Starr “Lord Blackthorn” Long

StarrLong2Name: Starr Long
Alias: Lord Blackthorn
Role: Director, Origin Systems

Originally in pursuit of a career in live theater, Starr Long’s path changed drastically when he left his hometown of Baton Rouge, Louisiana to join some of his buddies in Austin, Texas. It was several years after being hired into Origin System’s QA department—and with his eye on advancement within the company—that Long suggested to Ultima creator Richard Garriott that he take his fantasy series to the internet as a massive multiplayer game. In response, Garriott tasked Long with making the project a reality. Be careful what you wish for.

As what would become UO took shape, Long continued to thrive in the director’s role, serving as a liaison between Origin and EA’s marketing, sales, IT, and customer services departments, while regularly creating and developing new in-house teams for community management and network operations.

“Most people don’t remember how much we had to invent,” Long pointed out. “Neither Electronic Arts nor Origin had a website, much less usernames and passwords, much less consumer accessible servers.

“There were times on the project where it felt like every single week we were hit with a, ‘Oh wow, we have to build that because it doesn’t exist yet.’”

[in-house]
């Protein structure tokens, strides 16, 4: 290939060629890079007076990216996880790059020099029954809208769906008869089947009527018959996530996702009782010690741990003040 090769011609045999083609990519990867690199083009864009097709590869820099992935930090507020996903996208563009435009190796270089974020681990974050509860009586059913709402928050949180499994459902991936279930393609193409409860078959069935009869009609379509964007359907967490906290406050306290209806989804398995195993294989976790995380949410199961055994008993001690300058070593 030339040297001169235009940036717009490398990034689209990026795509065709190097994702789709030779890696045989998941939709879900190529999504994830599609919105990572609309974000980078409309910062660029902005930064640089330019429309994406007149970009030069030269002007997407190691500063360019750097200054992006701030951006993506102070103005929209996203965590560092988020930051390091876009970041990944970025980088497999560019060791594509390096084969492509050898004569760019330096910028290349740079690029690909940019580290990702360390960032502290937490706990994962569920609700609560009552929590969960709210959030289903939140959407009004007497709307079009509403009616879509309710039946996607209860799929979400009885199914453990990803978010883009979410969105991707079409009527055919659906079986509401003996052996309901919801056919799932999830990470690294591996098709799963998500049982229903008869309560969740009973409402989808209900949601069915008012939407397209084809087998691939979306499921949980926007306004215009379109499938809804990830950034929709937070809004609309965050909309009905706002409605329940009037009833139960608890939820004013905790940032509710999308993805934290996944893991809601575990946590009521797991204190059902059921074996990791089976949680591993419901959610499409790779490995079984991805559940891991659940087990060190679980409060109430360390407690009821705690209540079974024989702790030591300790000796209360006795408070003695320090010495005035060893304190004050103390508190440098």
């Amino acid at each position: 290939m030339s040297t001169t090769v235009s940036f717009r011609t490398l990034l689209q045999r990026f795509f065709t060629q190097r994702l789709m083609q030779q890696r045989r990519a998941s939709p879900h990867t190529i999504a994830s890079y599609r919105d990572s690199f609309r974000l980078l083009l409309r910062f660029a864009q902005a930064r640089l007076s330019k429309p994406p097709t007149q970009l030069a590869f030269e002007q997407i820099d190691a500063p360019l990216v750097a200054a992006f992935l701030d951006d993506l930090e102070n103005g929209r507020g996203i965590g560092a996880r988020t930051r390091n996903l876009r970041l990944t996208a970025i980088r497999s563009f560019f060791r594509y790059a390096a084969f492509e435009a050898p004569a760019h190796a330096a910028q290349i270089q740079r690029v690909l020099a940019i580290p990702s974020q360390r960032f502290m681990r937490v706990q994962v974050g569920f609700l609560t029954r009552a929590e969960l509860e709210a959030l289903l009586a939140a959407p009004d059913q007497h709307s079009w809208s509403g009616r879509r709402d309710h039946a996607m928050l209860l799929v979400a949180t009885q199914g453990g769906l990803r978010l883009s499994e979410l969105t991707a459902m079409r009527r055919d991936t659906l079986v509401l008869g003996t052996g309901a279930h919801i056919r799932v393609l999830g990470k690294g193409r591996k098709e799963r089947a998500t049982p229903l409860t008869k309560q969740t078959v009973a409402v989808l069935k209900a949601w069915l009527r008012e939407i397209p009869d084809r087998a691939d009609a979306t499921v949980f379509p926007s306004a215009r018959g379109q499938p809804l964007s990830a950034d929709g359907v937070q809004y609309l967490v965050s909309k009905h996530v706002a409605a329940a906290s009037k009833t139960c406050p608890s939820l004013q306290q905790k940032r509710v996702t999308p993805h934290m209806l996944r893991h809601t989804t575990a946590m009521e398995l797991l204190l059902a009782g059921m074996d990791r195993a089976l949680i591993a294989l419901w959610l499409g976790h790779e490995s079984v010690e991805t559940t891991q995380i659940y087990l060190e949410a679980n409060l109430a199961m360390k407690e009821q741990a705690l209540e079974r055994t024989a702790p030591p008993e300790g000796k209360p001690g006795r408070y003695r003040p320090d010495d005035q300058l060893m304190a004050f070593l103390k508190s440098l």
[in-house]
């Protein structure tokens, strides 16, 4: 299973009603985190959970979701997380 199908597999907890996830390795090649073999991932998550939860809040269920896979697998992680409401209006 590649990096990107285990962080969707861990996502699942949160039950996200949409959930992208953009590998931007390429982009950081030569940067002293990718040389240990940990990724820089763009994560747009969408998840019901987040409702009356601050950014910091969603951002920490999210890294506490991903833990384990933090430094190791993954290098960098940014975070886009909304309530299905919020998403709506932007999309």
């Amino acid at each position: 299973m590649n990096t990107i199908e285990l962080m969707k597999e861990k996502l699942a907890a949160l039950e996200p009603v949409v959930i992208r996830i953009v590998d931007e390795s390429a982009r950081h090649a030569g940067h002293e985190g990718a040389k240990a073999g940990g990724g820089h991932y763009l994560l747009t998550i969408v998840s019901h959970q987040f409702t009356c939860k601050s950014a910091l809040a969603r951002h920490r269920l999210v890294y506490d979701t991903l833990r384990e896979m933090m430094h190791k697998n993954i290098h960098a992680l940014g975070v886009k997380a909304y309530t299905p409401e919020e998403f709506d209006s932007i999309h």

After just two years of development, UO was ready for public testing. Considering that most modern triple-A games undergo a development cycle of 3-5 years, with MMOs often taking even longer, the grandfather of MMOs came together in record time with only a dozen developers assigned to the project.

Those in the Origin offices had responded well to the initial prototype, but by 1996 Long and his team were eagerly planning alpha and beta tests that would welcome the public to experience an online version of Britannia for the first time.

Long said that as he waited for players to log in, his head was clouded with questions: What would players do first? Would they run out of the city to adventure? Would they buy something from a shop? Would they gather materials and set about crafting?

Most of the players testing Ultima Online came not from other MMO games—since few existed—but rather internet chat rooms. Long shouldn’t have been surprised by what the first players into Britannia had in mind.

Read more of Starr Long’s story in Braving Britannia: Tales of Life, Love, and Adventure in Ultima Online.


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